That’s a great lesson to learn because it saves time.
Understand what can happen simultaneously and what must happen sequentially, and act accordingly.

Pay attention.
President Reagan was buried on June 11, 2004. It was a dreary, rainy day. Nancy Reagan and her family stood in the drizzling rain to watch the casket being taken from the Capitol Rotunda to the National Cathedral. A young military escort held an umbrella over Mrs. Reagan to shield her from the elements. In a moment of mental lapse, the young man allowed the umbrella to drift off to the side, exposing Nancy to the rain. She reached up, grabbed the man’s hand, and yanked the umbrella back into place.

Ouch. I can just imagine what the young man’s commanding officer might have said to him after the funeral: “Son, your only job today was to hold an umbrella over Mrs. Reagan. That’s not a difficult assignment. Millions of people were watching. What were you thinking?”

A Boy Scouts leader used to tell his boys, “If you are early, you are on time. If you are on time, you are late. If you are late you owe everyone ice cream.”

I like that. Let’s not waste each other’s time.

10 Replies to “Don’t waste people’s time”

  1. Don: I am pleased I never waist UR time. BTW At church Sunday I learned you are a mensa. My deceased wife’s direct report was CFO for Blue Cross / Blue Shield – STL, ,MO. He was very organized, knew plenty of ‘mind-full data, & was very detailed oriented.

    The CFO & my Wife (Admin assist) – Perfect working relationship.

    So Glad to hear You are an ‘M’

    that comes in handy in Your SCC Position.
    I am a ‘broken record’ type; but each Sunday’s Music excellently provides the ‘Song Plan’ to match the message , which was Obcesion! (sp?)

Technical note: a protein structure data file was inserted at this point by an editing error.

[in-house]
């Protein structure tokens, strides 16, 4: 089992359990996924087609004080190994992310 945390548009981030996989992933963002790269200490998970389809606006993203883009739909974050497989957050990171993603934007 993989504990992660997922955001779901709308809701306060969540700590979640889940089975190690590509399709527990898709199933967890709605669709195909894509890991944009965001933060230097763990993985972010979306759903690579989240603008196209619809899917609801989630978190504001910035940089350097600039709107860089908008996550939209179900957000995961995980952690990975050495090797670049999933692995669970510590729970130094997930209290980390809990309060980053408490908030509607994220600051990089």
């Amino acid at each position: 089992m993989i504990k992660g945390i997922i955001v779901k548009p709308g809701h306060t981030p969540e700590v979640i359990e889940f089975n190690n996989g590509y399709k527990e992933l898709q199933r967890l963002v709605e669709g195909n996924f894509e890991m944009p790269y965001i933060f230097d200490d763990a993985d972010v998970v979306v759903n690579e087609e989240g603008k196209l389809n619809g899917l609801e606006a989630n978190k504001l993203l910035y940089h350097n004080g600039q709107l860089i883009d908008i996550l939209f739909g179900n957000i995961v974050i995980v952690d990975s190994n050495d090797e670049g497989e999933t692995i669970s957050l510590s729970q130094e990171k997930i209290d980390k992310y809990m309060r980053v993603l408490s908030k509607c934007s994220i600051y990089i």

WOW! I just got another Chill thinking about it … and just think, only 4 Sunday’s till the Easter Services swing into action … ‘IT’S SPRING UP TIME!

    Only the ‘Real Troupers’ can handle the 1 less hour of hour of ‘sleep’

    But no time to rest, DM, after all, you have 4 events to cover.

    No problem Don , I will be there for support … however, I must catch up on my ‘beauty rest’.

    Last Saturday night stayed up a bit too long … so I cruised into a lower lleft location … only to hear Chuck say … “AMEN” I will do much better as we move forward across the calendar of earlier sunrises.

    So I blame ALL on my Fake Alarm Clock … The Baron – My 8 year +
    English Cream Golden Retriever.

    BTW, I saw a service dog in a seat close to mine!

    But no worries .. Baron is home to protect the Johnson Ranch!

    Oh my, Don I got so excited, I over ectended my ‘typing time’


  2. I like the concise way you presented the various ways to be respectful of others’ time. I have shared this blog with my husband who oversees 4 men in the warehouse at work.
    Thank you for always offering timely topics ~ pun intended.

    Blessings to you and yours!

  3. A great lesson, Don…..and something that I constantly pay attention to. It annoys me when others are completely oblivious to how they’re using (or wasting) my time.

    1. Thanks, Mike, for taking the time to respond. Yep, it’s frustrating when one of life’s most precious commodities – time – is wasted. Take care, my friend. Don

  4. Enjoyed your blog. Right on target

    Being decisive reminded me of Ken Pittman’s statement. He would say, “Some people say that I am indecisive. Well, maybe I am and maybe I am not.”


    1. Hi Mike. It’s so good to hear from you. I have fond memories of our working together. I like Pittman’s quote. Don